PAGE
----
Background Insufficient cerebral perfusion is suggested to play a role in the development of AD. We investigated the effect of chronic cerebral hypoperfusion on AD-related pathology, including β-amyloid (Aβ) deposition and brain atrophy in humans.
Methods We enrolled 10 cognitively normal patients (median age: 64 years old) with unilateral chronic cerebral hypoperfusion. Volumes of interest (VOIs) and regions of interest (ROIs) with the most pronounced hypoperfusion changes were created in the hypoperfused region, and were then mirrored into the contralateral hemisphere to create a control region with normal perfusion respectively.11C-Pittsburgh compound-PET (PiB-PET) imaging standard uptake ratios (SUVRs) and several brain atrophy indices from the CT images of each patient were calculated.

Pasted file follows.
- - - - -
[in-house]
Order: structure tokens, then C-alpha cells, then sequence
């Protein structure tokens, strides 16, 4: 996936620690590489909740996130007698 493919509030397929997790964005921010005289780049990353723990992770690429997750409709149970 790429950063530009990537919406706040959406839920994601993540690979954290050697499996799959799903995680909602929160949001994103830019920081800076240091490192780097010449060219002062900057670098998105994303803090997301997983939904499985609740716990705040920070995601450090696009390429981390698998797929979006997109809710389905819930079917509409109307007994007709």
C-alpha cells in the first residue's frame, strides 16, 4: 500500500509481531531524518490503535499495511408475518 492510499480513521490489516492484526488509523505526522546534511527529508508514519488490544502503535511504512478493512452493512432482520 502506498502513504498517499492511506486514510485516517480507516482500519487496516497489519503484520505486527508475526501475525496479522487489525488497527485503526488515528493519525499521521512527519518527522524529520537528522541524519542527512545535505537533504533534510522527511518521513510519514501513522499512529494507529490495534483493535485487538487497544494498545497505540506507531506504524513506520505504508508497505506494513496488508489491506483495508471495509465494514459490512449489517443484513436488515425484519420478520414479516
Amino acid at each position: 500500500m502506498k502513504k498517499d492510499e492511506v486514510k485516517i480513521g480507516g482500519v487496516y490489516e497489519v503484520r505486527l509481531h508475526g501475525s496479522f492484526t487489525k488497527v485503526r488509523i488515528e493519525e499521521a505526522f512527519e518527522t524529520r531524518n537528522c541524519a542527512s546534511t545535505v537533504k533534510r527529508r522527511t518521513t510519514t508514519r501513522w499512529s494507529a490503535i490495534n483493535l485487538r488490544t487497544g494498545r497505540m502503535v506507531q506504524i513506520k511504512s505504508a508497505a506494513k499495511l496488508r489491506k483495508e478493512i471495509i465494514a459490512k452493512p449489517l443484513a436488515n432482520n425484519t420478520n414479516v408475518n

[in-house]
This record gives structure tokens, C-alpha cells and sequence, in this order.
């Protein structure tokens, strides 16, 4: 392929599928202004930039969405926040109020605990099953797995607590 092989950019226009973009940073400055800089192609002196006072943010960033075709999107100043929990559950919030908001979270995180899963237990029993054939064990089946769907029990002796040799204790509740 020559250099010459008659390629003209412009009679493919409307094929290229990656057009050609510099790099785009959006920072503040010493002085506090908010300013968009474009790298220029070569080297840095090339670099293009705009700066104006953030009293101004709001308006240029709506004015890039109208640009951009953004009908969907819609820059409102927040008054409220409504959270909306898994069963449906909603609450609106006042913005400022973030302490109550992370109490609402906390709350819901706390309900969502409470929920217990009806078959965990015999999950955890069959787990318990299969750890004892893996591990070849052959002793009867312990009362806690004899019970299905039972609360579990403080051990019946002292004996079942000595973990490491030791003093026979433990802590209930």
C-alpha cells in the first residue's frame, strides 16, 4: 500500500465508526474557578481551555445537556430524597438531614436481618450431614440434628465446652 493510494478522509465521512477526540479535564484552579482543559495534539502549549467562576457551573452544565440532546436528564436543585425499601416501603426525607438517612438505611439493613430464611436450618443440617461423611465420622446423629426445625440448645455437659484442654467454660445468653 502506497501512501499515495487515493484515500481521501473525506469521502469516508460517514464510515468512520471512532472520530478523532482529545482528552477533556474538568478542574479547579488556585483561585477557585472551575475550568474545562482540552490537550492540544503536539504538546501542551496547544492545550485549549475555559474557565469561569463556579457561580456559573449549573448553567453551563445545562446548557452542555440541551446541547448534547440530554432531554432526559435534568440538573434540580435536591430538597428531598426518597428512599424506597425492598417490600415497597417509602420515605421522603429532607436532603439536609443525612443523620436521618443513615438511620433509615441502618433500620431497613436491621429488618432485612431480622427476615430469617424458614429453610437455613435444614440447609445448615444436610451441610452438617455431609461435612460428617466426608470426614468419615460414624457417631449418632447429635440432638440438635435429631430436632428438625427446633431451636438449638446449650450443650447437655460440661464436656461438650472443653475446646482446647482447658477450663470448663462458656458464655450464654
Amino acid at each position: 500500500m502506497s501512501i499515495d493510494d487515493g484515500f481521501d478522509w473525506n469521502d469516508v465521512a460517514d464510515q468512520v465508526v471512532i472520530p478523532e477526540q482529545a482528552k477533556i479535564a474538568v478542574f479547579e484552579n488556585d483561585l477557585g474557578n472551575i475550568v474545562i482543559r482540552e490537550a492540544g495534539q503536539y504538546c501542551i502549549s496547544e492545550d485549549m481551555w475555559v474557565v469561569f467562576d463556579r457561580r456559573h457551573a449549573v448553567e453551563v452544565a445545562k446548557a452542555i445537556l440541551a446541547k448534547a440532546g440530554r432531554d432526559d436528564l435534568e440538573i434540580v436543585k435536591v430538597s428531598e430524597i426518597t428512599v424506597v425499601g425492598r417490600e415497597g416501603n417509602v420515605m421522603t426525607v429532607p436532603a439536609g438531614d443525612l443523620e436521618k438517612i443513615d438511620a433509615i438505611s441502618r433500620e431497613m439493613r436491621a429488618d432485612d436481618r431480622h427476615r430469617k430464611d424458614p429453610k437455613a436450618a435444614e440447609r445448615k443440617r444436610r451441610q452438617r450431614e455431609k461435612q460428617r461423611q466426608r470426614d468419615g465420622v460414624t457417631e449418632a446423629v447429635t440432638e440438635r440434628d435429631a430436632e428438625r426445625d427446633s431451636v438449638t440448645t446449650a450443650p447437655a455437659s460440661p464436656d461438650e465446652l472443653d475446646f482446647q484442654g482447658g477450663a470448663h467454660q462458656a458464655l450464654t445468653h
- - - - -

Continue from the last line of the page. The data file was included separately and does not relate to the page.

Results We found that there were no differences in SUVRs of PiB-PET imaging and brain atrophy indices between the hypoperfused regions and contralateral normally-perfused regions.
Conclusion Our findings suggest that chronic hypoperfusion may not directly induce cerebral Aβ deposition and neurodegeneration in humans.